Man stung by clinging jellyfish: ‘I was just on morphine for about 24 hours’

A 20-year-old man stung by what was believed to be a clinging jellyfish says that it was some of the worst pain he has ever experienced.

Matt Carlo, of Lincroft, was swimming in the Shrewsbury River after dark in Oceanport when he was stung on his side.

"It just felt a little tingly and weird at first then a half-hour after that, it hit my muscles and my whole body from like from my toes to my fingertips. Everything just kind of hurt," Carlo says.

Carlo says that he went to the doctor after he was stung, but he was sent home because doctors thought it was a regular jellyfish sting. When his symptoms became worse, he went to the hospital.

"There wasn't much they could do for me, all they could do was treat my symptoms, and since all it was was pain, they could just give me pain medication," he says. "I was just on morphine for about 24 hours."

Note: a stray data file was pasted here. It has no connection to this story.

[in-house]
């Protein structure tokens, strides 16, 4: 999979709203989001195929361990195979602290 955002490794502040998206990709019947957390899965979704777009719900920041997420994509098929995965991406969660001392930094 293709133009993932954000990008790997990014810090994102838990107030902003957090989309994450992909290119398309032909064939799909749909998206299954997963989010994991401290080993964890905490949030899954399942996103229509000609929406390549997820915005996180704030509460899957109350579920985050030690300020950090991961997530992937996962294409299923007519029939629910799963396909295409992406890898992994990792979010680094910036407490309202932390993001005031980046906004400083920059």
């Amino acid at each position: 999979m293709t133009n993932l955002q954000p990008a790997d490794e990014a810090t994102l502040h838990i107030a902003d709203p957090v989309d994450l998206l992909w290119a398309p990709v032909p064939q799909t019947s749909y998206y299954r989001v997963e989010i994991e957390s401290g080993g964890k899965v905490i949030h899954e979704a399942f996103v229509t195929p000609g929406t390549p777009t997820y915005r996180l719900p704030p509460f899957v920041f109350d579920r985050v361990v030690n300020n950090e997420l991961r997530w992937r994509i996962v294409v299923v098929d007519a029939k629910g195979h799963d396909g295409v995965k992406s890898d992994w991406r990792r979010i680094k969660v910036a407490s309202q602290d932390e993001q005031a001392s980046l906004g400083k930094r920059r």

Scientists with the New Jersey Department of Environmental Protection and Montclair State University searched the Shrewsbury River, Barnegat Bay and Manasquan River for more jellyfish. Several more were found.

Clinging jellyfish are a dangerous species of jellyfish that are usually found in the Pacific Ocean. They were recently discovered along the Jersey Shore.

"We're trying to get a handle on what the actual numbers are," says the DEP's Dr. Gary Buchanan. "We want to get a sense if there are just isolated areas that have them."

The jellyfish gets its name because it is usually found clinging to eelgrass or seaweed. Clinging jellyfish prefer calm waters, rather than the rougher surf in the ocean. They typically stay near the bottom of the water during sunlight and emerge to feed at night and on overcast days.

Being stung by a clinging jellyfish can lead to a variety of symptoms and, in severe cases, lead to kidney failure.

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